In February 2002 in the Shamshatoo Refugee Camp in the North West Frontier Province in Pakistan, there are 53,000 refugees living in sub-human conditions since 1979 with the Soviet Union ...
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Godard's documentation of late 1960s Western counter-culture, examining the Black Panthers, referring to works by LeRoi Jones and Eldridge Cleaver. Other notable subjects are the role of ... See full summary »
Parallel storylines tell the current state of affairs for two ex-lovers: Nora's a single mother who comes to care for her terminally ill father; holed in up in mental ward, Ismael, a brilliant musician, plots his escape.
In February 2002 in the Shamshatoo Refugee Camp in the North West Frontier Province in Pakistan, there are 53,000 refugees living in sub-human conditions since 1979 with the Soviet Union invasion and 2001 with the USA bombing and invasion of Afghanistan. The family of the Afghan Enayat and his cousin Jamal decides to send them illegally to London to have a better life. They hire coyotes to smuggle the cousins through Iran and Turkey to Italy and finally London hidden inside trucks and containers. However, the long journey locked in a container with other families poses a terrible challenge to the boys.Written by
Claudio Carvalho, Rio de Janeiro, Brazil
The film had two working titles before settling on its final name. While it was being shot, it was known as "The Silk Road". This was primarily as a cover, since officials in many countries were told the film was a documentary about that historical subject. Later, it was known as "M1187511", which was the UK Home Office's file number for the real-life Jamal's application for refugee status. Before its release however, the title was changed to "In This World". As Michael Winterbottom describes on the DVD, the title came from a line in the film where Jamal was translated as saying that a central character was dead. Jamal informed Winterbottom, on seeing this, that it was inaccurate. What he had actually said was that the man was "no longer in this world". Hence the film's title. See more »
This is Jamal, calling from London. Yes... yes, I got to London. Enayat? He's not here. He's not in this world.
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Michael Winterbottom, I thought, was a director worth watching (I had seen his film "Jude") but I was sorely disappointed with this film that was bestowed with a Golden Bear at the Berlin Film festival--a festival that often picks up fine cinema for its honors. I saw "In this world" at the on-going Dubai international film festival expecting to see top-notch cinema.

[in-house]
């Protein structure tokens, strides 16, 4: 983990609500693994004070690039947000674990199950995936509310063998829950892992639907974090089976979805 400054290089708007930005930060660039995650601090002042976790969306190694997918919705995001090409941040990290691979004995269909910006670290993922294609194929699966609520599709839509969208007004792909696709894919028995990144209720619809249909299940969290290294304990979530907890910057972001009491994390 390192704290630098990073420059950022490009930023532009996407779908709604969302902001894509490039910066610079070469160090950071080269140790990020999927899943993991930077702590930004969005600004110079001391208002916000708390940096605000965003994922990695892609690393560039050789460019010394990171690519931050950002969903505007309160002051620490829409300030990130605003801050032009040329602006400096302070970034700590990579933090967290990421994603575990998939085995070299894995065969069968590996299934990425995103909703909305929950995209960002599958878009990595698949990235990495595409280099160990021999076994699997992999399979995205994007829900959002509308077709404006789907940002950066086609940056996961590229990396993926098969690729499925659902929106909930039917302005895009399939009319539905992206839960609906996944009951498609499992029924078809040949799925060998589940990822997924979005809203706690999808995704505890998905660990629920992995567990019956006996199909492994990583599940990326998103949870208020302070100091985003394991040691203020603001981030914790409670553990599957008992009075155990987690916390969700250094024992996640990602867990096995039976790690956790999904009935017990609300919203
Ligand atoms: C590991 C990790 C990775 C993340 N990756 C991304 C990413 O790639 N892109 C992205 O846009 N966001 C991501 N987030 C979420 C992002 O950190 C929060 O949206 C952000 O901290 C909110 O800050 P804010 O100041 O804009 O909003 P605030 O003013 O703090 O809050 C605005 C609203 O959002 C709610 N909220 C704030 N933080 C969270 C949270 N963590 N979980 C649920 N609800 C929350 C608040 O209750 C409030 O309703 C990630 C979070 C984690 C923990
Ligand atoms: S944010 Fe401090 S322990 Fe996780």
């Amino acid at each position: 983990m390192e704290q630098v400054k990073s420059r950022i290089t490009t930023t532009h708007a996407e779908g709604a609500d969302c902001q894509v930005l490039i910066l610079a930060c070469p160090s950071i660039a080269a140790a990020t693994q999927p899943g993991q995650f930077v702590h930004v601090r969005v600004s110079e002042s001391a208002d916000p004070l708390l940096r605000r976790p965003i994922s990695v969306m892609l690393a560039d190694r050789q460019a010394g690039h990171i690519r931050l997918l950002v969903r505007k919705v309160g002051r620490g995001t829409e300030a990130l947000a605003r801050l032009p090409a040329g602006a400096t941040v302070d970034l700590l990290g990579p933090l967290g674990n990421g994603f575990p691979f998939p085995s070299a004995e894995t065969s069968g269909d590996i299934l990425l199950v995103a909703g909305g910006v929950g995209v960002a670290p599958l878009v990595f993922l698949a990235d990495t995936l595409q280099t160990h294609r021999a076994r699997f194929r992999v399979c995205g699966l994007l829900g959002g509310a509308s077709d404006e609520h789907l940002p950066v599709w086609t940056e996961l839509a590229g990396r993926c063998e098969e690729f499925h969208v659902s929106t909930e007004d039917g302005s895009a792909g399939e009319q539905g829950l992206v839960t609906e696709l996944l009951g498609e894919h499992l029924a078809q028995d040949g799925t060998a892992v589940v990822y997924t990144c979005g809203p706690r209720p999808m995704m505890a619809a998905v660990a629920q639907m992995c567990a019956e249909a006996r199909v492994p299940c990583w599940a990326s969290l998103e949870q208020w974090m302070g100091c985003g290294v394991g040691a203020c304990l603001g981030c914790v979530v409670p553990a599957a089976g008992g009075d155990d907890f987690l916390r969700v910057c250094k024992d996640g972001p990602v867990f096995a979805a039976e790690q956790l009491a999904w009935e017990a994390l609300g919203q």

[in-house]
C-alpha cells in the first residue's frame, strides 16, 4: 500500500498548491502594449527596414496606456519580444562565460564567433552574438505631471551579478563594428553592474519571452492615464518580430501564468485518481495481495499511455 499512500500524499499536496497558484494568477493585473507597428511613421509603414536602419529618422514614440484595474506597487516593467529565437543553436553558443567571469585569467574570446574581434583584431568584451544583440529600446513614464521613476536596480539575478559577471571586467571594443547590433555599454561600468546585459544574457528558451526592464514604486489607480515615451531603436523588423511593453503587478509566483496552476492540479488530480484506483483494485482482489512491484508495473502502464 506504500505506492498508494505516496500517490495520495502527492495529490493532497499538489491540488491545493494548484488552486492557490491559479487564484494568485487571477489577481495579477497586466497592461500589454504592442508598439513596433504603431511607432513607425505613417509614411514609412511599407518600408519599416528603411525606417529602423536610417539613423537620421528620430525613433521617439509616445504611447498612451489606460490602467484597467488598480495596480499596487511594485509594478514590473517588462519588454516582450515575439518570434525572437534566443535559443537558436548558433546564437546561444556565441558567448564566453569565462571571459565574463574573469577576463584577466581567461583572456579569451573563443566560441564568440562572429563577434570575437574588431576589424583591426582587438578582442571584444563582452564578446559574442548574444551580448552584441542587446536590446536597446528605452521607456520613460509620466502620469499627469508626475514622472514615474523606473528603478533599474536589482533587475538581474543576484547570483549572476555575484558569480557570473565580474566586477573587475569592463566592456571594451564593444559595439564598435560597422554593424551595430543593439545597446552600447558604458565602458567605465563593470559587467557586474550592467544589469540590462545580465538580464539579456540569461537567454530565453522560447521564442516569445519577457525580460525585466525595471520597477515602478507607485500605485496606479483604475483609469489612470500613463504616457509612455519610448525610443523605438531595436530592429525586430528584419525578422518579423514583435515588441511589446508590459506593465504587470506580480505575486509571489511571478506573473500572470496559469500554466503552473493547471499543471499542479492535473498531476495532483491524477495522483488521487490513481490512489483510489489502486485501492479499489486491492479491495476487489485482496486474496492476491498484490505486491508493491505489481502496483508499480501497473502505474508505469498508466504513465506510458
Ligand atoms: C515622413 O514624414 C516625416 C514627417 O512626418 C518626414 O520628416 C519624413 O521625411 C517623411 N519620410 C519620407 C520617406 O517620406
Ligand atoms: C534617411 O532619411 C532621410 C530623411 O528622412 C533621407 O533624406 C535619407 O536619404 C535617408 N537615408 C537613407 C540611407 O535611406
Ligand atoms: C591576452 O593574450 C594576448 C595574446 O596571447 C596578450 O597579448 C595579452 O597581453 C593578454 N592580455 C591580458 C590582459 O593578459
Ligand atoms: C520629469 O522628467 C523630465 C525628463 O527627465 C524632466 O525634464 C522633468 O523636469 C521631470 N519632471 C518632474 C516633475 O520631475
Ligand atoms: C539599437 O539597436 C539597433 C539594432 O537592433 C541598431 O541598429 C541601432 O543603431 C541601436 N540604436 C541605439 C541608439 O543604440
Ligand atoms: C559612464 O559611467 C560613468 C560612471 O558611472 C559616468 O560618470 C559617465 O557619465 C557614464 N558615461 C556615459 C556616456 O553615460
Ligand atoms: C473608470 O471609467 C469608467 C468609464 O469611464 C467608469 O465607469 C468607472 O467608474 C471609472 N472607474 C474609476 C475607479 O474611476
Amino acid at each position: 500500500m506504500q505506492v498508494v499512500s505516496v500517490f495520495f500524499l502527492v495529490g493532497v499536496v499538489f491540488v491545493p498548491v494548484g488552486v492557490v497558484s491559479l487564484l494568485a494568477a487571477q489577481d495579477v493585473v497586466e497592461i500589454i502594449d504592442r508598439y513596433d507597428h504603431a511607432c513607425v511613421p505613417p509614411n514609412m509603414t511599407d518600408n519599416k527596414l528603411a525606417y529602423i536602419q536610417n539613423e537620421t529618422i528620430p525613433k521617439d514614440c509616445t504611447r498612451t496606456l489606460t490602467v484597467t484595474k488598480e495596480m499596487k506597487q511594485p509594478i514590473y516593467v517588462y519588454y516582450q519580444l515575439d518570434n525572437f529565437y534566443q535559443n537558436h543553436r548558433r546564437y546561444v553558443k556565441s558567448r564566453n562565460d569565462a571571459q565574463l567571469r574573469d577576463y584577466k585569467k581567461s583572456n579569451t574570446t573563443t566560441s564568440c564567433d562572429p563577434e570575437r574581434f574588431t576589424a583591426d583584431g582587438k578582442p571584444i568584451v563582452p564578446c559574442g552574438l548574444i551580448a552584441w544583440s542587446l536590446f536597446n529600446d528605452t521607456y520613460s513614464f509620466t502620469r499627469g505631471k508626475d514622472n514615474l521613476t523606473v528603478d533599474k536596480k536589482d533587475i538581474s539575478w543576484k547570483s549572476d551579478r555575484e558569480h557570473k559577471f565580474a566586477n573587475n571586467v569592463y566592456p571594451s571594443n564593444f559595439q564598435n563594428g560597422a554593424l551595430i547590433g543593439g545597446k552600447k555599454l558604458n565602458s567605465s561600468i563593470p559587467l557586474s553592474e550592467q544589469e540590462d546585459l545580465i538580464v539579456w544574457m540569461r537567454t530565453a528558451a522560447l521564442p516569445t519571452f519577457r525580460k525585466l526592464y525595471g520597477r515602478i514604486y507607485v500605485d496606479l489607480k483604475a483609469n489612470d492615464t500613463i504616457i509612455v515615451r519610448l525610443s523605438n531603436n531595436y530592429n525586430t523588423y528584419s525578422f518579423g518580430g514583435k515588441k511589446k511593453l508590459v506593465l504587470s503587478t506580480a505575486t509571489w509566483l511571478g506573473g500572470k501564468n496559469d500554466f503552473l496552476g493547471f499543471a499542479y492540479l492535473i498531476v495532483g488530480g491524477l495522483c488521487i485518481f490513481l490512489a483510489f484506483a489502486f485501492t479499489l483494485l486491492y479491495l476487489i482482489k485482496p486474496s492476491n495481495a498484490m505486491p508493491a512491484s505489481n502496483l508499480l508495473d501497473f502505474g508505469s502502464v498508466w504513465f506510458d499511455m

Instead of great cinema, I saw a film that flounders in its effort to capture reality. Winterbottom and cinematographer Marcel Zyskind capture young faces and their action creditably (the young sibling who follows his brother as he leaves the refugee camp) at times and then slip up to the most shoddy camera-work soon after (local Pakistanis staring at the camera, shadows of vehicles carrying camera equipment on road sequences). The film attempts to capture fiction in a documentary style. The effort is commendable but the outcome is at best an average effort at highlighting the problem of refugees.
The film begins with statements on the ration provided to refugees. A great beginning with shots of a real refugee camp. Then I was appalled to see shots of women dancers being showered with currency notes and a gruesome sacrifice/killing of an ox--sequences that add no value to the rest of the film.
What is the film trying to state? Refugees are in a bad shape and they need to escape. Is Winterbottom suggesting that those who succeed are heroes and those who do not are tragic figures? Is he trying to make a statement on cultural values across borders?
I feel Winterbottom could have served better purpose if he had retained the elements of documentary and discussed the problems of refugees than dramatize the journey itself. If he wanted to dramatize the journey--what are the shots of the dancing women doing here?
Berlin has made a wrong choice--not that Winterbottom lacks in talent. But this is mixed-up cinema
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